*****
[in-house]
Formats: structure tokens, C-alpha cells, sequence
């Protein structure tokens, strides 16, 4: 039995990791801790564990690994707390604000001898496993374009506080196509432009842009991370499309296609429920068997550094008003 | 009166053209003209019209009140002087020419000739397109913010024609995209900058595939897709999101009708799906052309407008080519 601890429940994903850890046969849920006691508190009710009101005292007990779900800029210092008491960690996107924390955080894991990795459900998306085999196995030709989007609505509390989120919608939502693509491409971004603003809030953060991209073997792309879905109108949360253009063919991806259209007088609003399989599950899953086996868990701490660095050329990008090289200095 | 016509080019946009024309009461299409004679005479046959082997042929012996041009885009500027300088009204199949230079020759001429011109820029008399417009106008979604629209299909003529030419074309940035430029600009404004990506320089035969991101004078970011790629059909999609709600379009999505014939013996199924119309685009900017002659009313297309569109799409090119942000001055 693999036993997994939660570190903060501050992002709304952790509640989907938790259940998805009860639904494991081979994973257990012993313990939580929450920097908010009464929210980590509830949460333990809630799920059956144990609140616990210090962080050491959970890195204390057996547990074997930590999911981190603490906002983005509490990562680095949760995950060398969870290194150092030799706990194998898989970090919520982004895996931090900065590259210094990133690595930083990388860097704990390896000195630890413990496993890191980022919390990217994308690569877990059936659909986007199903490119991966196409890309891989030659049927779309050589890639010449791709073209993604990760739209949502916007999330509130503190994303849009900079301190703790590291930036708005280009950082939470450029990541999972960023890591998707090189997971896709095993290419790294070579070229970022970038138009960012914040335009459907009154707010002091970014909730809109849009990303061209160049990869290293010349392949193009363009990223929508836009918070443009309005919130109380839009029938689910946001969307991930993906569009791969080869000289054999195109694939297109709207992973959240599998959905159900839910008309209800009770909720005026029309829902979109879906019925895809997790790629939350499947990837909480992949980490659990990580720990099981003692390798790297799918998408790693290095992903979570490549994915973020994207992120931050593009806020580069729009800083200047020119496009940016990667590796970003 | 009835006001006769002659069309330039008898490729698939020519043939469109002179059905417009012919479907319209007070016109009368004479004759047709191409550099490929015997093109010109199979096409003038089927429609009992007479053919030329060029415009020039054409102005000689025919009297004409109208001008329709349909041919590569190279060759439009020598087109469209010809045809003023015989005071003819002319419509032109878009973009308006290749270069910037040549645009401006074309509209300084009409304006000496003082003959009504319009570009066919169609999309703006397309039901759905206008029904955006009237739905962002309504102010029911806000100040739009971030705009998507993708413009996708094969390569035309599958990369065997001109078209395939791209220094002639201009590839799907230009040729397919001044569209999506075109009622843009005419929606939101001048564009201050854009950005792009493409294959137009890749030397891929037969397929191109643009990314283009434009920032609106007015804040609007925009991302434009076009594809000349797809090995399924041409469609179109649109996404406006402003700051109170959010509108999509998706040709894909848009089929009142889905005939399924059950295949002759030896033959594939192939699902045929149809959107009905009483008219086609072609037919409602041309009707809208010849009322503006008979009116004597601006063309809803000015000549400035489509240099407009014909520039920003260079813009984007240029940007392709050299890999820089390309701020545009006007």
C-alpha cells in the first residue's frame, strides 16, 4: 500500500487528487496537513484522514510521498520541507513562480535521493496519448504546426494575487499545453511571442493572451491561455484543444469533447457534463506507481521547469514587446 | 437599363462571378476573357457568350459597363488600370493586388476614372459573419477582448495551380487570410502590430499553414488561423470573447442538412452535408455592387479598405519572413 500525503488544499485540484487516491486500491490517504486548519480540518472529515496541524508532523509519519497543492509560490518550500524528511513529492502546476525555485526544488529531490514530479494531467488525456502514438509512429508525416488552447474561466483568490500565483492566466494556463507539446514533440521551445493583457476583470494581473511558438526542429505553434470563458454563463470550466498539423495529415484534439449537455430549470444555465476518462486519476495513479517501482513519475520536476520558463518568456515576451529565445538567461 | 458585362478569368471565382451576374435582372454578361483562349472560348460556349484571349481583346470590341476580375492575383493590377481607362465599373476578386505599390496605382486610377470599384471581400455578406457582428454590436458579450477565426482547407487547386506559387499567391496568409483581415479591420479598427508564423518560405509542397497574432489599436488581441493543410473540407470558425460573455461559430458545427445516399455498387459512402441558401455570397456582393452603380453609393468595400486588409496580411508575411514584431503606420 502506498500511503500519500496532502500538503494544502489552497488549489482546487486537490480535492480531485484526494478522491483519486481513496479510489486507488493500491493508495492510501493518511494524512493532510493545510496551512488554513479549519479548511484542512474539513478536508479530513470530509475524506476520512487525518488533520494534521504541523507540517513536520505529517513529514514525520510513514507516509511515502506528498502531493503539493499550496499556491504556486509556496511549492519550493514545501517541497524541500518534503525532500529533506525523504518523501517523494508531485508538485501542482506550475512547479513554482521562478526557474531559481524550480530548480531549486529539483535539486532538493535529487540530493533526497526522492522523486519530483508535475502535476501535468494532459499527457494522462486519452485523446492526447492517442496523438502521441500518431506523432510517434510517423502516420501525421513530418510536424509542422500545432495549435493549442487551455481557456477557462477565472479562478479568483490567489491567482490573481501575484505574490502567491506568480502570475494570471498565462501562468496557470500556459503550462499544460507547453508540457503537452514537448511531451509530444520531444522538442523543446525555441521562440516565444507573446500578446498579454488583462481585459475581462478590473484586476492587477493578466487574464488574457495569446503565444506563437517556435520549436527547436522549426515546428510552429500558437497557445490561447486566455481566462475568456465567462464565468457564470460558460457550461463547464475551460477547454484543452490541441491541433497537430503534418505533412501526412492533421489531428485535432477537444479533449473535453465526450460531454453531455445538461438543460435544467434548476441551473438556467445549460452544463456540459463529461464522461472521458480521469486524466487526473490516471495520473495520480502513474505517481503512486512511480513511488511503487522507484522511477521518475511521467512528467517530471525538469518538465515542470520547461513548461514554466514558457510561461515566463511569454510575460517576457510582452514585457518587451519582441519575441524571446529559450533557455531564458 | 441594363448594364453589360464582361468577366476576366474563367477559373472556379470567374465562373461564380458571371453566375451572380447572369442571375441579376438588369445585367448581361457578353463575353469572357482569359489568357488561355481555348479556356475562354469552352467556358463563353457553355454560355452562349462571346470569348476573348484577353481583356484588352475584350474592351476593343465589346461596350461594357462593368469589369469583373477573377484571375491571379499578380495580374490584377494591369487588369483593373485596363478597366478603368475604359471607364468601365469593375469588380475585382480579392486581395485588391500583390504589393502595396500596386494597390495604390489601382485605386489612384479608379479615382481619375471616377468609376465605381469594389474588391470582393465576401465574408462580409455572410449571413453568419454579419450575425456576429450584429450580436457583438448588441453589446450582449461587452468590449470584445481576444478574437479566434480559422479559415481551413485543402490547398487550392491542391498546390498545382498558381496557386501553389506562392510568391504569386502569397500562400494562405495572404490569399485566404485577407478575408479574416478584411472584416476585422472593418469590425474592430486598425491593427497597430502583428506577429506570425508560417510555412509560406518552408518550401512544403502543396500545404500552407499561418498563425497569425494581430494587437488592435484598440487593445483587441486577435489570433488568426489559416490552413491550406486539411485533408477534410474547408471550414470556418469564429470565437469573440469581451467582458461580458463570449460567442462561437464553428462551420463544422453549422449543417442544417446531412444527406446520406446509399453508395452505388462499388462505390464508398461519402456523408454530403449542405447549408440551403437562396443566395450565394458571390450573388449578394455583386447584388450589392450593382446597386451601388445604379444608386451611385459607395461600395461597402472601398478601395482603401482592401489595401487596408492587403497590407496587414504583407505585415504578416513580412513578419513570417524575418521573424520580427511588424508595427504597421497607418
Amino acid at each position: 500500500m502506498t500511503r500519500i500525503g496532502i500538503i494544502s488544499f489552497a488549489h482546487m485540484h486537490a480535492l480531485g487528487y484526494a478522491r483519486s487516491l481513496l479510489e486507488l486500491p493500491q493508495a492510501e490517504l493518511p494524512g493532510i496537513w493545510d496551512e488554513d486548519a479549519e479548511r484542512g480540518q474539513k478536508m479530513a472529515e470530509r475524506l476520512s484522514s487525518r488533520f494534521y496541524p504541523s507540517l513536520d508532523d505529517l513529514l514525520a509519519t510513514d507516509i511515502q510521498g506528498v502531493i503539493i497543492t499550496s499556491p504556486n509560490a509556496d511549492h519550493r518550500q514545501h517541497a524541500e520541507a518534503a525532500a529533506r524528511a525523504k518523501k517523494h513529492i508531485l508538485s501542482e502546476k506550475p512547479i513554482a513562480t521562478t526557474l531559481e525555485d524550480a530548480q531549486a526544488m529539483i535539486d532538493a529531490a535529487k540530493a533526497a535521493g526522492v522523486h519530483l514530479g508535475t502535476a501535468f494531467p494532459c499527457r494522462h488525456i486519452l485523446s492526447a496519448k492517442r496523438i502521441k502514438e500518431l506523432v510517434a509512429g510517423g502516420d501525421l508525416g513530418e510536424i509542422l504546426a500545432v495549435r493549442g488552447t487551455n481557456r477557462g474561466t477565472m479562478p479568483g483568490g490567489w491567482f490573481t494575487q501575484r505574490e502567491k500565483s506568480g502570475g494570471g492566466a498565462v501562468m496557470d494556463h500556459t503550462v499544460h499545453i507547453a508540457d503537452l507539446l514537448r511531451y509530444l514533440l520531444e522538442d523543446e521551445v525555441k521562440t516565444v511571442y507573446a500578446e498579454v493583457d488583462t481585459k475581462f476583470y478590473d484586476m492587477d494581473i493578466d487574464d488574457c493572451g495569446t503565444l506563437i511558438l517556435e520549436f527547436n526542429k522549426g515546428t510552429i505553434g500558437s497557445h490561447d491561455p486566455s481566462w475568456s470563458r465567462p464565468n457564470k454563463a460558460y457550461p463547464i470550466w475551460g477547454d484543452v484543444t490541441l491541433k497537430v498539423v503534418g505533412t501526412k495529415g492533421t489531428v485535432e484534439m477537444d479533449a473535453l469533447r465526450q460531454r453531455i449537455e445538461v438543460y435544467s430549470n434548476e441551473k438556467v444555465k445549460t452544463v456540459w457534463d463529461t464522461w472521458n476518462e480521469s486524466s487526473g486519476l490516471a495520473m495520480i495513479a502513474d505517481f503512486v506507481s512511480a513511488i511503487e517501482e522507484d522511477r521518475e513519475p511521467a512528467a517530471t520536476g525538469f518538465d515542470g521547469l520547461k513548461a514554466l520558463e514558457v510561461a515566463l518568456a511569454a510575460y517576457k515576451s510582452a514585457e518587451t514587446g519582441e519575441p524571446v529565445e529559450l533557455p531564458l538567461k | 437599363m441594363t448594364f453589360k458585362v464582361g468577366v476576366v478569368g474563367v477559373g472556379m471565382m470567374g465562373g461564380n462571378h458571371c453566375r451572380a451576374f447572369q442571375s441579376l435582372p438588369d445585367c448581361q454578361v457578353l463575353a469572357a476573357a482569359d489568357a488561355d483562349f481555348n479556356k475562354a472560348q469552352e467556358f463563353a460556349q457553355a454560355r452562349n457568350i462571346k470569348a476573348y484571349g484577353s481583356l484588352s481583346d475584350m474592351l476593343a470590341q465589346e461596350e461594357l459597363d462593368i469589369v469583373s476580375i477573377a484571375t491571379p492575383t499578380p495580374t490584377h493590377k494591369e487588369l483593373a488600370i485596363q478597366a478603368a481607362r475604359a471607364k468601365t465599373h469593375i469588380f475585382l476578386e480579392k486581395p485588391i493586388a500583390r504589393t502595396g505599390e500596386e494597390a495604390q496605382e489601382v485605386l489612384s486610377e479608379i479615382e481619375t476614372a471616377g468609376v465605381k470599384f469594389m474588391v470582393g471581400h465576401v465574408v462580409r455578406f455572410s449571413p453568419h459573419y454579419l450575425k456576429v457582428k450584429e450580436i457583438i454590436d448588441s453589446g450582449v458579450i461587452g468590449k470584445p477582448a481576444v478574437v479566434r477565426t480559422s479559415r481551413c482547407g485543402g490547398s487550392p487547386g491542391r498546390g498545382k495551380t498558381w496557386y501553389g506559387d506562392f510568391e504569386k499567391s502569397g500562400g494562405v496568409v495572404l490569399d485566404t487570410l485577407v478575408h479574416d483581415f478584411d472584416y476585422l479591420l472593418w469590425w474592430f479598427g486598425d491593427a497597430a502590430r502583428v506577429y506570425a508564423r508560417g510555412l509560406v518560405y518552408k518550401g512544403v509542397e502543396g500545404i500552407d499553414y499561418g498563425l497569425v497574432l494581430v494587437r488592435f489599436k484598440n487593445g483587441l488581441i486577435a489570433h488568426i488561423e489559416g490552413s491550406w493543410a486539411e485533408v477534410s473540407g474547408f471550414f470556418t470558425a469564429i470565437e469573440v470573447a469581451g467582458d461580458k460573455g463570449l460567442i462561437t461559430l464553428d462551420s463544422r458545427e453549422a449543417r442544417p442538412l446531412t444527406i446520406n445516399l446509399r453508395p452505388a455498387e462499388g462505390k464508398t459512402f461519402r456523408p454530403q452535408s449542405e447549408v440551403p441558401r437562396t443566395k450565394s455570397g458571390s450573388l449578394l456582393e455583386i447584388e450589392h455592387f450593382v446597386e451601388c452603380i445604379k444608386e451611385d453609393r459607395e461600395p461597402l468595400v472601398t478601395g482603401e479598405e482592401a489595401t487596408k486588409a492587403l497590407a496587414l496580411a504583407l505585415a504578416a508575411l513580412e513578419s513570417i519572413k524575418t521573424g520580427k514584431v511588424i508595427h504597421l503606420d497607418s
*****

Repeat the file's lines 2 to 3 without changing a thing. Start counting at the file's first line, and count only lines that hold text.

Formats: structure tokens, C-alpha cells, sequence
């Protein structure tokens, strides 16, 4: 039995990791801790564990690994707390604000001898496993374009506080196509432009842009991370499309296609429920068997550094008003 | 009166053209003209019209009140002087020419000739397109913010024609995209900058595939897709999101009708799906052309407008080519 601890429940994903850890046969849920006691508190009710009101005292007990779900800029210092008491960690996107924390955080894991990795459900998306085999196995030709989007609505509390989120919608939502693509491409971004603003809030953060991209073997792309879905109108949360253009063919991806259209007088609003399989599950899953086996868990701490660095050329990008090289200095 | 016509080019946009024309009461299409004679005479046959082997042929012996041009885009500027300088009204199949230079020759001429011109820029008399417009106008979604629209299909003529030419074309940035430029600009404004990506320089035969991101004078970011790629059909999609709600379009999505014939013996199924119309685009900017002659009313297309569109799409090119942000001055 693999036993997994939660570190903060501050992002709304952790509640989907938790259940998805009860639904494991081979994973257990012993313990939580929450920097908010009464929210980590509830949460333990809630799920059956144990609140616990210090962080050491959970890195204390057996547990074997930590999911981190603490906002983005509490990562680095949760995950060398969870290194150092030799706990194998898989970090919520982004895996931090900065590259210094990133690595930083990388860097704990390896000195630890413990496993890191980022919390990217994308690569877990059936659909986007199903490119991966196409890309891989030659049927779309050589890639010449791709073209993604990760739209949502916007999330509130503190994303849009900079301190703790590291930036708005280009950082939470450029990541999972960023890591998707090189997971896709095993290419790294070579070229970022970038138009960012914040335009459907009154707010002091970014909730809109849009990303061209160049990869290293010349392949193009363009990223929508836009918070443009309005919130109380839009029938689910946001969307991930993906569009791969080869000289054999195109694939297109709207992973959240599998959905159900839910008309209800009770909720005026029309829902979109879906019925895809997790790629939350499947990837909480992949980490659990990580720990099981003692390798790297799918998408790693290095992903979570490549994915973020994207992120931050593009806020580069729009800083200047020119496009940016990667590796970003 | 009835006001006769002659069309330039008898490729698939020519043939469109002179059905417009012919479907319209007070016109009368004479004759047709191409550099490929015997093109010109199979096409003038089927429609009992007479053919030329060029415009020039054409102005000689025919009297004409109208001008329709349909041919590569190279060759439009020598087109469209010809045809003023015989005071003819002319419509032109878009973009308006290749270069910037040549645009401006074309509209300084009409304006000496003082003959009504319009570009066919169609999309703006397309039901759905206008029904955006009237739905962002309504102010029911806000100040739009971030705009998507993708413009996708094969390569035309599958990369065997001109078209395939791209220094002639201009590839799907230009040729397919001044569209999506075109009622843009005419929606939101001048564009201050854009950005792009493409294959137009890749030397891929037969397929191109643009990314283009434009920032609106007015804040609007925009991302434009076009594809000349797809090995399924041409469609179109649109996404406006402003700051109170959010509108999509998706040709894909848009089929009142889905005939399924059950295949002759030896033959594939192939699902045929149809959107009905009483008219086609072609037919409602041309009707809208010849009322503006008979009116004597601006063309809803000015000549400035489509240099407009014909520039920003260079813009984007240029940007392709050299890999820089390309701020545009006007």